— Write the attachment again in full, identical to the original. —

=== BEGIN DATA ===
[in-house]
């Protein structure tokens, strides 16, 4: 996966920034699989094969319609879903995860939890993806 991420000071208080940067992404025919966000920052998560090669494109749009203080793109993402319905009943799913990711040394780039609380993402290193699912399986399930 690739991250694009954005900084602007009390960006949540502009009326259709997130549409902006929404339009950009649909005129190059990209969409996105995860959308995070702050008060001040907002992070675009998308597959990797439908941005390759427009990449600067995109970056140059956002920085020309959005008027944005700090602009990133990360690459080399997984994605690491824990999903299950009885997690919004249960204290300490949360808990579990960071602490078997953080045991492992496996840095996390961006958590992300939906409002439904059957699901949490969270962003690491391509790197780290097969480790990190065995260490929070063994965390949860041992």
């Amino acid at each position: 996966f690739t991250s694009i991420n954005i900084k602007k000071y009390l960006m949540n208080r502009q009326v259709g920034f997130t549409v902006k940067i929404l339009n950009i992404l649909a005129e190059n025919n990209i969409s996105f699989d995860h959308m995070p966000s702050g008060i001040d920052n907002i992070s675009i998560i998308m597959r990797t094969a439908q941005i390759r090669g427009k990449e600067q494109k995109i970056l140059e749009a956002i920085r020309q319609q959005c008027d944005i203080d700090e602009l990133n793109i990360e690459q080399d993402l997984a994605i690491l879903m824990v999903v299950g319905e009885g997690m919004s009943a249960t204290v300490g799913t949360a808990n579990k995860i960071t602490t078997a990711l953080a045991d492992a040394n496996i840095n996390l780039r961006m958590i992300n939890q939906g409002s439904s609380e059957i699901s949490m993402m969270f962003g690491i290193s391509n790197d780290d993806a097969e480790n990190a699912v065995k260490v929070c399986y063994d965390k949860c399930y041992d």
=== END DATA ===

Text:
[in-house]
């Protein structure tokens, strides 16, 4: 996966920034699989094969319609879903995860939890993806 991420000071208080940067992404025919966000920052998560090669494109749009203080793109993402319905009943799913990711040394780039609380993402290193699912399986399930 690739991250694009954005900084602007009390960006949540502009009326259709997130549409902006929404339009950009649909005129190059990209969409996105995860959308995070702050008060001040907002992070675009998308597959990797439908941005390759427009990449600067995109970056140059956002920085020309959005008027944005700090602009990133990360690459080399997984994605690491824990999903299950009885997690919004249960204290300490949360808990579990960071602490078997953080045991492992496996840095996390961006958590992300939906409002439904059957699901949490969270962003690491391509790197780290097969480790990190065995260490929070063994965390949860041992």
């Amino acid at each position: 996966f690739t991250s694009i991420n954005i900084k602007k000071y009390l960006m949540n208080r502009q009326v259709g920034f997130t549409v902006k940067i929404l339009n950009i992404l649909a005129e190059n025919n990209i969409s996105f699989d995860h959308m995070p966000s702050g008060i001040d920052n907002i992070s675009i998560i998308m597959r990797t094969a439908q941005i390759r090669g427009k990449e600067q494109k995109i970056l140059e749009a956002i920085r020309q319609q959005c008027d944005i203080d700090e602009l990133n793109i990360e690459q080399d993402l997984a994605i690491l879903m824990v999903v299950g319905e009885g997690m919004s009943a249960t204290v300490g799913t949360a808990n579990k995860i960071t602490t078997a990711l953080a045991d492992a040394n496996i840095n996390l780039r961006m958590i992300n939890q939906g409002s439904s609380e059957i699901s949490m993402m969270f962003g690491i290193s391509n790197d780290d993806a097969e480790n990190a699912v065995k260490v929070c399986y063994d965390k949860c399930y041992d």